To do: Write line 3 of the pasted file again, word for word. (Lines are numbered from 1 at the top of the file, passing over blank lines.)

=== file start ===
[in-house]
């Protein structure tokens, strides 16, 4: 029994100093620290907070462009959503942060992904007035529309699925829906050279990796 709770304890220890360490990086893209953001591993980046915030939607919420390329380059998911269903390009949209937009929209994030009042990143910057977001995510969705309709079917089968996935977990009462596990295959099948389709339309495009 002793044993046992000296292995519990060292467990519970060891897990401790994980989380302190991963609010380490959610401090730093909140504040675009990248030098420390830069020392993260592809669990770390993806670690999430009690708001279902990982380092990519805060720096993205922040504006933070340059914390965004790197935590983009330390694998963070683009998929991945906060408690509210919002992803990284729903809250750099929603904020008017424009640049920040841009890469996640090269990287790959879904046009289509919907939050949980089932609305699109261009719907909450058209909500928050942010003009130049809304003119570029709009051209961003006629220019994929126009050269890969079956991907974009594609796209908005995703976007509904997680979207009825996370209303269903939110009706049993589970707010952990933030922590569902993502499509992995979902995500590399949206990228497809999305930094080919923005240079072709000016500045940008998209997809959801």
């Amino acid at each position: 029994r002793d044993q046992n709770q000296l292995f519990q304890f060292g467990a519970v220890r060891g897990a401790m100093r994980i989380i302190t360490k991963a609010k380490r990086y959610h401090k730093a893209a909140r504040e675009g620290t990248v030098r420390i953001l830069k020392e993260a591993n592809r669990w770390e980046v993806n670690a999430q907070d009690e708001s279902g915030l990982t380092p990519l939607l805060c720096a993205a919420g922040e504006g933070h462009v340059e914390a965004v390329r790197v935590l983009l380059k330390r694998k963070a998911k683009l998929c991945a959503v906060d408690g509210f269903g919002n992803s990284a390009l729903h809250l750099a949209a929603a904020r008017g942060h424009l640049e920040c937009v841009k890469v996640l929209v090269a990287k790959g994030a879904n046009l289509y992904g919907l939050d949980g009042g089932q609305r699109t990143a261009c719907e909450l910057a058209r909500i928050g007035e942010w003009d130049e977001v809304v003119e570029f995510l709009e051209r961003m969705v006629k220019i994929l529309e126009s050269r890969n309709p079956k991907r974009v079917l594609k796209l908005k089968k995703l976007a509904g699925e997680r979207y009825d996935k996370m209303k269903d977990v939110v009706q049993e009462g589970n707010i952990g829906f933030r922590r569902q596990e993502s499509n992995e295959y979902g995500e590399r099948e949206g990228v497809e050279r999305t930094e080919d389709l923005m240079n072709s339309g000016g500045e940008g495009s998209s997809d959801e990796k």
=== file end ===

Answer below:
């Amino acid at each position: 029994r002793d044993q046992n709770q000296l292995f519990q304890f060292g467990a519970v220890r060891g897990a401790m100093r994980i989380i302190t360490k991963a609010k380490r990086y959610h401090k730093a893209a909140r504040e675009g620290t990248v030098r420390i953001l830069k020392e993260a591993n592809r669990w770390e980046v993806n670690a999430q907070d009690e708001s279902g915030l990982t380092p990519l939607l805060c720096a993205a919420g922040e504006g933070h462009v340059e914390a965004v390329r790197v935590l983009l380059k330390r694998k963070a998911k683009l998929c991945a959503v906060d408690g509210f269903g919002n992803s990284a390009l729903h809250l750099a949209a929603a904020r008017g942060h424009l640049e920040c937009v841009k890469v996640l929209v090269a990287k790959g994030a879904n046009l289509y992904g919907l939050d949980g009042g089932q609305r699109t990143a261009c719907e909450l910057a058209r909500i928050g007035e942010w003009d130049e977001v809304v003119e570029f995510l709009e051209r961003m969705v006629k220019i994929l529309e126009s050269r890969n309709p079956k991907r974009v079917l594609k796209l908005k089968k995703l976007a509904g699925e997680r979207y009825d996935k996370m209303k269903d977990v939110v009706q049993e009462g589970n707010i952990g829906f933030r922590r569902q596990e993502s499509n992995e295959y979902g995500e590399r099948e949206g990228v497809e050279r999305t930094e080919d389709l923005m240079n072709s339309g000016g500045e940008g495009s998209s997809d959801e990796k």